of the surfing public on how to use the tools they already have; but
    no one thing alone can have a significant impact on the problem, only
    all these things in concert.

    >Those
    >people *still* need a different browser, before Longhorn, and nothing will
    >change that fact!


    Different browser or different web site. There are very few sites that
    are the one and only source for any given subject.

    And many people probably just squint. Being an optician in the five,
    ten years time when all this catches up with people could be
    lucrative.

    >The fact that you and I am some others here avoid "px" is
    >far too little, far too late.


    No, it gives us an advantage. Our sites are more accessible and more
    usable; and our skills in developing accessible, flexible web sites
    are easily demonstrated to potental clients (including all those nice
    lucrative government contracts where accessibility is a must).

    >But perhaps the solution is for all opticians to hand out CDs
    >with accessibility software & better browsers, or at least hand out leaflets.


    No, we (unless we are profit-hungry opticians) want to solve the
    problem now before people's eyesite is damaged by squinting for too
    long. Look at the examples I gave in my earlier post, many of those
    people don't need to see an optician.

    Steve

    --
    "My theories appal you, my heresies outrage you,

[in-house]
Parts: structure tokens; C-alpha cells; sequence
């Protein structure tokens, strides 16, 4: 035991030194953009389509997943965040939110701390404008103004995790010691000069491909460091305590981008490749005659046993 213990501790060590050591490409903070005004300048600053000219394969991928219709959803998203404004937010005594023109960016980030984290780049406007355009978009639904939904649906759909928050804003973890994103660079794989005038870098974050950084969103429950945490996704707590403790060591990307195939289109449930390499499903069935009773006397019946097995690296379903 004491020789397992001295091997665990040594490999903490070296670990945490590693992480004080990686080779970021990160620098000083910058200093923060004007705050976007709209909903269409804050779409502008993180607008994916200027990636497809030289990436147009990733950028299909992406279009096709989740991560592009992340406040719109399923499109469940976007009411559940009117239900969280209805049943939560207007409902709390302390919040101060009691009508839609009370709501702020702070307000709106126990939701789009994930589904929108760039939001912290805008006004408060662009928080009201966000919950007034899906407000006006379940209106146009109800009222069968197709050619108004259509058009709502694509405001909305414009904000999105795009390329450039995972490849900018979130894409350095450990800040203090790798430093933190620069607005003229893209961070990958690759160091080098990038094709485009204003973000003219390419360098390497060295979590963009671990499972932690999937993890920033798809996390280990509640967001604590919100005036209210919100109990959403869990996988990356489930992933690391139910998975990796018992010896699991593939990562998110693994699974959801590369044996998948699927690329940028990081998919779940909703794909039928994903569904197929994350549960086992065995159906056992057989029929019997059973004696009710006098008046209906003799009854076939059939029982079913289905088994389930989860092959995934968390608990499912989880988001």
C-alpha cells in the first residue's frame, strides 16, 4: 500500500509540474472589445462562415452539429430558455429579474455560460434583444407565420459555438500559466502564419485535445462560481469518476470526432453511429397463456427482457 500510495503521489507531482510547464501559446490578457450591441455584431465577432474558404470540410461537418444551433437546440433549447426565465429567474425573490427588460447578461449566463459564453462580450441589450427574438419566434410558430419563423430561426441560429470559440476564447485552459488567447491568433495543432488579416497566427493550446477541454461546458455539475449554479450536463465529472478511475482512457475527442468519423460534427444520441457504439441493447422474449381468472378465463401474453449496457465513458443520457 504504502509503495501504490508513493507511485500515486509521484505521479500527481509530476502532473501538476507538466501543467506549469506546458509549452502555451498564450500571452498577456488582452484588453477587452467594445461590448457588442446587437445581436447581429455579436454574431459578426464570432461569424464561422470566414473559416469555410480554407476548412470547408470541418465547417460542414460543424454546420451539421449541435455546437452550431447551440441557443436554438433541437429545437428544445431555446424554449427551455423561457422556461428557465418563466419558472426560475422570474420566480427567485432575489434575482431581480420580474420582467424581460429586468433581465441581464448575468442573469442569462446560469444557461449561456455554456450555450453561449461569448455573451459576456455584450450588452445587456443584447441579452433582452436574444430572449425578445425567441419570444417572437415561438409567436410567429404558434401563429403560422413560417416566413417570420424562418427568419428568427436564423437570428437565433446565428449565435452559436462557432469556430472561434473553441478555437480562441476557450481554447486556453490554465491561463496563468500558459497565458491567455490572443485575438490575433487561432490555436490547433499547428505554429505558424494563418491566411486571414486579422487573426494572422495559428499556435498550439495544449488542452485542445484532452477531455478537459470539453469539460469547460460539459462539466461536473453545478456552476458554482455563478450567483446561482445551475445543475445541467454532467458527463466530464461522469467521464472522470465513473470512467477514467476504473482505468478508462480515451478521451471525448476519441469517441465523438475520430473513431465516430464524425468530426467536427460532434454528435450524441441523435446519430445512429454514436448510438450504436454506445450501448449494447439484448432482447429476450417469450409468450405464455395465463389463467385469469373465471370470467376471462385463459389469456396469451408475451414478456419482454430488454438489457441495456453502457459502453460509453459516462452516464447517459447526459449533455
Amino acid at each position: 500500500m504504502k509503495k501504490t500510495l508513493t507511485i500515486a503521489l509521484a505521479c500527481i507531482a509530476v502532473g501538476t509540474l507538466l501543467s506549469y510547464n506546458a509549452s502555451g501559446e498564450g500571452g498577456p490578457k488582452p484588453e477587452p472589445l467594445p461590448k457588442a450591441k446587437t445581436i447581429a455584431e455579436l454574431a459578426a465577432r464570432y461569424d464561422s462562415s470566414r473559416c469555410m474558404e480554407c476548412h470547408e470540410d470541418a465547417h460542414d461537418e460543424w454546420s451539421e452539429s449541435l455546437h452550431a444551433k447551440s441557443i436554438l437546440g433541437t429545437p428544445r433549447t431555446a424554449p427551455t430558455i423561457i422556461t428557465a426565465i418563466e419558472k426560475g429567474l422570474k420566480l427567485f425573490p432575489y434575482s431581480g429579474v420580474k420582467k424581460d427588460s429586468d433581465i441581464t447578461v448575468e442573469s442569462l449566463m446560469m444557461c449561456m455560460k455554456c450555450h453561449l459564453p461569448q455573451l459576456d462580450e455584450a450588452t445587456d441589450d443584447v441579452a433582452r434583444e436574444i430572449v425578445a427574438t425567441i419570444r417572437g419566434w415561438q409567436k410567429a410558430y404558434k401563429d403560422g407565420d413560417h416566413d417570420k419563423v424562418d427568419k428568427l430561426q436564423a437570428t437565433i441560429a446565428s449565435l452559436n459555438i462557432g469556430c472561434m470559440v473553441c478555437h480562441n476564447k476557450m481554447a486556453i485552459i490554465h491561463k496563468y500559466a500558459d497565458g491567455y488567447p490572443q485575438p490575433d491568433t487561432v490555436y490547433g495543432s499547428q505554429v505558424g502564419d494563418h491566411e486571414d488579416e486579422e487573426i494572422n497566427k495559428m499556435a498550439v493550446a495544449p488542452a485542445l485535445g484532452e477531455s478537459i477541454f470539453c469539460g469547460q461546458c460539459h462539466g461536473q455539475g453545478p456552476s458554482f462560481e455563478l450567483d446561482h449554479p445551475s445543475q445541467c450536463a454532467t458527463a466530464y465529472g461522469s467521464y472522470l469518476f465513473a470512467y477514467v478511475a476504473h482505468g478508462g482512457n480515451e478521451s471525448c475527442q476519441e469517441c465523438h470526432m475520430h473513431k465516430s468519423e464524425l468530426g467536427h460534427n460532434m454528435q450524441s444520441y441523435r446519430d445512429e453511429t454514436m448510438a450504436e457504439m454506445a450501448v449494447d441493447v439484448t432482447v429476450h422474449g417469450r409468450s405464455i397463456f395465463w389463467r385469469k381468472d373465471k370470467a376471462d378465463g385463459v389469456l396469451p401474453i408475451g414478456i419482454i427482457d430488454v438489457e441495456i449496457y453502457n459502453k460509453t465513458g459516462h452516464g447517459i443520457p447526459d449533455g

I never answer letters and you don't like my tie." - The Doctor

    Steve Pugh <> <http://steve.pugh.net/>
    Steve Pugh, Jan 17, 2004
    #11
  12. Steve Pugh wrote:
    > "Barry Pearson" <> wrote:
    >>

    [snip]
    > You said earlier in this thread that you were considering switching
    > back to pixels having decided that the case for flexible font sizing
    > wasn't as convincing as you once thought, I hope that we can sway you
    > back to side of good.


    I'm not considering switching back. I'm questioning whether the effort I put
    in was worth it. Because of the arguments I have put forward here, I am only
    glad it didn't cost me much effort. I am not seeing convincing arguments here.

    [snip]
    > OTOH, every single web site that is made flexible and accessible as a
    > result of all this ranting on usenet is a tiny step towards making the
    > web a better place as a whole. Yes, this needs to be combined with
    > better browsers; stricter laws, were appropriate; and better education